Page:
Special effects go beyond simply adding visuals to films

Photo courtesy of Simone Impei via Unsplash

By Mariyah Ramirez

At its most simple form, computer generated imagery (CGI) is the use of either still or animated images created by a computer to enhance the filmed aspect of a movie. CGI can be as simple as an animated film like “Toy Story” to something more complex like using a green screen to depict someone riding a dragon in a live action film.

While CGI has existed since the 1950s in its earliest form, it really took off in the 1970s with films like “Star Wars.” The 1990s started seeing some of the CGI most similar to what we see in movies today with films like “Toy Story” and “Jurassic Park.” 

CGI has now become almost required in movies created today 

In “Lord of the Rings: The Two Towers,” the Battle of Helm’s Deep is a particularly dramatic scene that illustrates contemporary uses of CGI. In this battle, a group of Elf warriors work to protect the humans of Helm’s Deep from an overwhelming hoard of hideous orcs. Jim Regial managed all the visual effects in all three “Lord of the Rings” movies and worked particularly hard in this scene to get the details just right through not only staging, but also special effects.

Scenes like this on such an epic scale helped to change computer generated imagery (CGI) forever. There was an extensive amount of detail put into each orc, troll, and balrog. 

Sauron’s Tower capped by the fiery “Eye of Sauron” is good enough CGI that it could easily be placed in a movie this year despite the “Lord of the Rings” trilogy being over two decades old.

CGI of this nature was still relatively new when Peter Jackson released his take on J.R.R. Tolkien’s seminal fantasy trilogy and it helped pave the way for future wonders. 

Many films use CGI to create effects they could not create otherwise. James Cameron’s 2009  “Avatar,” is a prime example of this. The film is set on another planet with an indiginous people named the Na’vi who are ten feet tall, blue, and with long sweeping tails. It would be impossible to create as realistic creatures as the Na’vi without using CGI. The extraordinary color grading, aspect ratio, and audio are extremely precise.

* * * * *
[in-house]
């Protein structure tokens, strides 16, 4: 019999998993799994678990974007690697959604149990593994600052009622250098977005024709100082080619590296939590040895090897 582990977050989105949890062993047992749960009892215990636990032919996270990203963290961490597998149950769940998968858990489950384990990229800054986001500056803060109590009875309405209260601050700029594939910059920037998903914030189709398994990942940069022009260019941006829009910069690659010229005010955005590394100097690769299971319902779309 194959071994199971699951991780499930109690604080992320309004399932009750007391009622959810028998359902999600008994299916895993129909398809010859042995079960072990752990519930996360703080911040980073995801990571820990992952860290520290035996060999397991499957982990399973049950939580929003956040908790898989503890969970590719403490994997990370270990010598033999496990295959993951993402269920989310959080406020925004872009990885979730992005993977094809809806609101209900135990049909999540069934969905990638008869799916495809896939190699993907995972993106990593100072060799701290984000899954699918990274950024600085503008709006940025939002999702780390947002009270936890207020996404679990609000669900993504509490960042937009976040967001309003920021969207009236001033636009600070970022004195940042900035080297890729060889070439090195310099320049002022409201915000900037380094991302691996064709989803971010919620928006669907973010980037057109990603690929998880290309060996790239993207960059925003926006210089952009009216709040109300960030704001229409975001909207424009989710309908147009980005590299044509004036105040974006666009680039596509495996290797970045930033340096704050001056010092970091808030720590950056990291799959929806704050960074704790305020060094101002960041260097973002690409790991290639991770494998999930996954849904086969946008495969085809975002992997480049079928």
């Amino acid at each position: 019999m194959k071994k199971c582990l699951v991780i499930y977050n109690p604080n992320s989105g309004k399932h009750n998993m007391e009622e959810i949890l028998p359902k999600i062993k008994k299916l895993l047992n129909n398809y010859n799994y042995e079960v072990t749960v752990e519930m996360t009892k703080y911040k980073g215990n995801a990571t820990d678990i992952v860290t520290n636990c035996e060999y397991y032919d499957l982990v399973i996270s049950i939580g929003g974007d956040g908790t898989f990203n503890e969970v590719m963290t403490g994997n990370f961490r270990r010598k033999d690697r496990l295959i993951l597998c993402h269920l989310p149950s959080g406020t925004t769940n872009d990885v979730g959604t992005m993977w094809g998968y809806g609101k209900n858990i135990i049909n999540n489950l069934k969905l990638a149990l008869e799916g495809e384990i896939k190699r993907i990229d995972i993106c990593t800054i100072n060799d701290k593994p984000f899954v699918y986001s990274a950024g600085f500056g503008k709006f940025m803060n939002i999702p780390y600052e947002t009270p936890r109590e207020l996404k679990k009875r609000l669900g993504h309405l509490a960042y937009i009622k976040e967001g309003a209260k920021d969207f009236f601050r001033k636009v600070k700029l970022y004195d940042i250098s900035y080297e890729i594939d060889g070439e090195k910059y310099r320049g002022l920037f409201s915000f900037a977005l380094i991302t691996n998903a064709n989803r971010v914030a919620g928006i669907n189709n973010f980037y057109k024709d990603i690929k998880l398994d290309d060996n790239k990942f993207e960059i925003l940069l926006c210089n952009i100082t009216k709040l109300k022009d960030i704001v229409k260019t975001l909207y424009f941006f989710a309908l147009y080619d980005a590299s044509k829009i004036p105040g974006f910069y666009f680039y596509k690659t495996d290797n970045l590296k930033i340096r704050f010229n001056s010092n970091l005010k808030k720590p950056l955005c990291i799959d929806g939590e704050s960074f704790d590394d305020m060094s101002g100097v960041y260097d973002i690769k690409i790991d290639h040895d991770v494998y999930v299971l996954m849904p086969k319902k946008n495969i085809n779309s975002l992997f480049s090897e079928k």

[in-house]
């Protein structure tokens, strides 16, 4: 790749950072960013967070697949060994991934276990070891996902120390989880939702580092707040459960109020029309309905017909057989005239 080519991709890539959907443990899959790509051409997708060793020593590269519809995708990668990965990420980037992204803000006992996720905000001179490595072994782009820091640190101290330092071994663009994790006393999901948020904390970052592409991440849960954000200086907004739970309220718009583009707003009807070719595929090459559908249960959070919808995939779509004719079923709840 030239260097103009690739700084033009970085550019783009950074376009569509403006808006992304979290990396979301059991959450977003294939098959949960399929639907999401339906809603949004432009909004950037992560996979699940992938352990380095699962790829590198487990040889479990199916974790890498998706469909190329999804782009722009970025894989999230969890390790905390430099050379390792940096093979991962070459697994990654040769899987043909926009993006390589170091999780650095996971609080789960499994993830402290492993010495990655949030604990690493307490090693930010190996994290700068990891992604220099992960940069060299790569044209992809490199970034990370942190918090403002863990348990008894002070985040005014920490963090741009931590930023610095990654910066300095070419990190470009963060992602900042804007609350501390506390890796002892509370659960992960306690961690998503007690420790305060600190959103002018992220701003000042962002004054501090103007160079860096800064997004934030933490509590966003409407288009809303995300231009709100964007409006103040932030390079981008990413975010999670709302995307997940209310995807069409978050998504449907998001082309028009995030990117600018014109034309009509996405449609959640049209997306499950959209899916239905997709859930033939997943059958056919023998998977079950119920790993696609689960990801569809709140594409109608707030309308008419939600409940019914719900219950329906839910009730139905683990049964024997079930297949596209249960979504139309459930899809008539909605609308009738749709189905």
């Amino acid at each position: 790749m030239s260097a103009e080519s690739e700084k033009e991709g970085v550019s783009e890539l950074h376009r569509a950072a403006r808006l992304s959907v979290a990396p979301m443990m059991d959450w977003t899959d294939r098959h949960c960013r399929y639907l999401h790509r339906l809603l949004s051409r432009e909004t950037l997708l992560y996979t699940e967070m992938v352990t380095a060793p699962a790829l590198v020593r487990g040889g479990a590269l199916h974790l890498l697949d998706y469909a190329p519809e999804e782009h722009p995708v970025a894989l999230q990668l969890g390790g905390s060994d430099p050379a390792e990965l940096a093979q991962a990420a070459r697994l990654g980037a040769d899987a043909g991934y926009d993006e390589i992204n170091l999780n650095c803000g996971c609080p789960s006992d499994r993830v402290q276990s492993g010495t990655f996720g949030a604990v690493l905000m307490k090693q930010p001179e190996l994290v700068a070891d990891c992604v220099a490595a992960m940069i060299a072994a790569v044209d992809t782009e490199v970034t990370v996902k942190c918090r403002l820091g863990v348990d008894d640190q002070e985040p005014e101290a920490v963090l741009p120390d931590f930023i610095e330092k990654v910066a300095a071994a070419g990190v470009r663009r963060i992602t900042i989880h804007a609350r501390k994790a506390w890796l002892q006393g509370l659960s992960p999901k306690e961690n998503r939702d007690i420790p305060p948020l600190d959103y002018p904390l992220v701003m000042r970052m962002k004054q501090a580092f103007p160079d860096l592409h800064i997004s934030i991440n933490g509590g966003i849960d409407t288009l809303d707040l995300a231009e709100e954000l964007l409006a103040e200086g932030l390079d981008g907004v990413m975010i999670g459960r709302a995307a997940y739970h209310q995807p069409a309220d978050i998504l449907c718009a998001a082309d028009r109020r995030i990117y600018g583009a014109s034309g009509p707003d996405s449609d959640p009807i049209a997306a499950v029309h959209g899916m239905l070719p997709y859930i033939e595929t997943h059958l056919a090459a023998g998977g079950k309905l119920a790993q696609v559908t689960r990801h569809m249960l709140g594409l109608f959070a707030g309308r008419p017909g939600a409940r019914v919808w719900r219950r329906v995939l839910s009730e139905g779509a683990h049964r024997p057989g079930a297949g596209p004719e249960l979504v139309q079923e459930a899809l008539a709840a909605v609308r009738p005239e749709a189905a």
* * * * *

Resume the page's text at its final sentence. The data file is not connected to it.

Beyond fantasy movies, CGI has become a staple in many genres such as horror as well. “The Conjuring” franchise has used many special effects in all three movies. Special effects artist Juan Vargas generated the chair swinging completely digitally. CGI played a huge role in these movies because it really made illusions happen on the screen instead of making the audience imagine the effects. For instance, CGI helped show the illusion of Valak coming out of the portrait and flying. 

Where once Valak would have been an actor suspended from a rope in a costume, now we have the technology to completely generate these images on computers which ironically makes them much more realistic.

All these different films are examples of movies we love and the special effects it took to be produced into a great movie. They all have special details in the characters, settings, and just the movies in general are fantastic. New movies like HBO’s most recent “Dune” show how far special effects have gone over the decades.

Overall, special effects are really a big part of making movies. The more time and detail the creators put into the effects, the more audience the movies are going to get because people love to see special effects in action. Details are very important when it comes to special effects because it turns fantasy into reality.